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Old 11-08-2017, 06:57 PM
Marc Carmen Marc Carmen is offline
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Well having the blower impeller do the mixing is one nice way of having very well blended air/fuel, albeit a bit scary. The whole idea of an Alfred mixer being some distance upstream from the burner is to allow the air/fuel some time to mix. Since you don't have this issue, why not just mount the blower much closer to the burner? That way if you do end up creating a pipe bomb, its a pretty small one.

Also, bubble tea straws are huge, no? One cause of backburn is low velocity through the burner head. Im sure that blower can create enough pressure for decent velocity through 3/8" or even 5/16" burner holes.

Honestly though, I think you're fine. Backburn sounds way worse than it actually is and thats on the very rare occasion that it happens. I occasionally run an oxygen enriched gloryhole. Now THAT is backburn.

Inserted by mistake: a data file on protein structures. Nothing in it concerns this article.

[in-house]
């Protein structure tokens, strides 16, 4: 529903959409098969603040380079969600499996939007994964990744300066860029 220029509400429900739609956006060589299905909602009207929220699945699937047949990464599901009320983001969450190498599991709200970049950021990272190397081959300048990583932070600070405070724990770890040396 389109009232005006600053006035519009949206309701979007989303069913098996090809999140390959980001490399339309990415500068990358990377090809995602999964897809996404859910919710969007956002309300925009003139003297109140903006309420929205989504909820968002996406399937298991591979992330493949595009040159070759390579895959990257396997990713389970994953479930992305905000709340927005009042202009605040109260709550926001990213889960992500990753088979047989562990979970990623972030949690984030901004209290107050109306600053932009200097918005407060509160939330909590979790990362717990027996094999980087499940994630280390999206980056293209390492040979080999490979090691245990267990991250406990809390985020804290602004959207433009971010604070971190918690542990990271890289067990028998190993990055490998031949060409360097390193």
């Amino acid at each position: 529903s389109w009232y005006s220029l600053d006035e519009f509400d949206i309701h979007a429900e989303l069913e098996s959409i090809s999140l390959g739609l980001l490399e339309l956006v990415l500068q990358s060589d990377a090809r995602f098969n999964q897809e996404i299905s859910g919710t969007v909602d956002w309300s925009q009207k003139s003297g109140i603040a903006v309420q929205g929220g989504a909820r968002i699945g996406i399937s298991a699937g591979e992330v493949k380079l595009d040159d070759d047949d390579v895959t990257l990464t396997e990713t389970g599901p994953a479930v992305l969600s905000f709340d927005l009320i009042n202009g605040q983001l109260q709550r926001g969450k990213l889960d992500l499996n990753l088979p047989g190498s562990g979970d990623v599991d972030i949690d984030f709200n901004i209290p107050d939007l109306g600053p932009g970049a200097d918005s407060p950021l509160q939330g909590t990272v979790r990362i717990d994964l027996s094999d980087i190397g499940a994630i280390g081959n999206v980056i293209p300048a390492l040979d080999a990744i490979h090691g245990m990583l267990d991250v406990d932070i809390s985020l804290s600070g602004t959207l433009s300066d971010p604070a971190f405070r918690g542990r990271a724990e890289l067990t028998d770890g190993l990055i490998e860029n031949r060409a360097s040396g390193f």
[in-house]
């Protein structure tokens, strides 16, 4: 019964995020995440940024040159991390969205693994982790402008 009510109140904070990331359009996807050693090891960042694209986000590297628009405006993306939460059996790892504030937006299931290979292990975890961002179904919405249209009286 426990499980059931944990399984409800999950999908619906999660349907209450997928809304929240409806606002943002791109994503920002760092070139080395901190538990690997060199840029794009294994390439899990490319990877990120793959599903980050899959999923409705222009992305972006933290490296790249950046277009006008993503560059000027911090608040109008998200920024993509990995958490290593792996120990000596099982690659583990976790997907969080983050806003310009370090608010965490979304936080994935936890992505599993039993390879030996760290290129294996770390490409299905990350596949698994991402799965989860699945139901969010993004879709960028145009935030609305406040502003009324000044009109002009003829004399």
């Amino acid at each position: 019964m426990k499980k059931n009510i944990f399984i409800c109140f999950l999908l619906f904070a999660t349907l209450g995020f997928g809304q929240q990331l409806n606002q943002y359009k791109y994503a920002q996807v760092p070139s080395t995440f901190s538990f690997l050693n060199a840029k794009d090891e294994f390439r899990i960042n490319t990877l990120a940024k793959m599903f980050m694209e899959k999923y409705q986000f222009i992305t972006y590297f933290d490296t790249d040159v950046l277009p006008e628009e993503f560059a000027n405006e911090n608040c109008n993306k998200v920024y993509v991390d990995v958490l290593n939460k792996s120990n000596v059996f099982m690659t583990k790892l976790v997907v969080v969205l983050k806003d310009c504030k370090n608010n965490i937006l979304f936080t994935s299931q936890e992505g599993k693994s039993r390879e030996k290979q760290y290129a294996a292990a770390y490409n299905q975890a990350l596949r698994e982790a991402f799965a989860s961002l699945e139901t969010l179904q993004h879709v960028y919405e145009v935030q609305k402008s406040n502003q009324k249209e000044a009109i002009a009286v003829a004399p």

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Old 11-11-2017, 09:20 AM
Eben Horton Eben Horton is offline
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Quote:
Originally Posted by Max Grossman View Post
Ok cool. I think the next burner I make / buy will have smaller holes and metering tubes, so everything can stay cooler. I had read your cannon story a while back, which is the reason for this thread in the first place.

And yes, I would like to put a gauge on the line - I haven't found a suitable regulator / gauge combo for natural gas that goes from say, 14-7 WC.

I misspoke - actually a gate valve. Not sure about an orifice with natural gas - but never hurts to have a constant flow. It's regulated to 1/2inch PSI at the house, but who knows what it actually is at that outlet.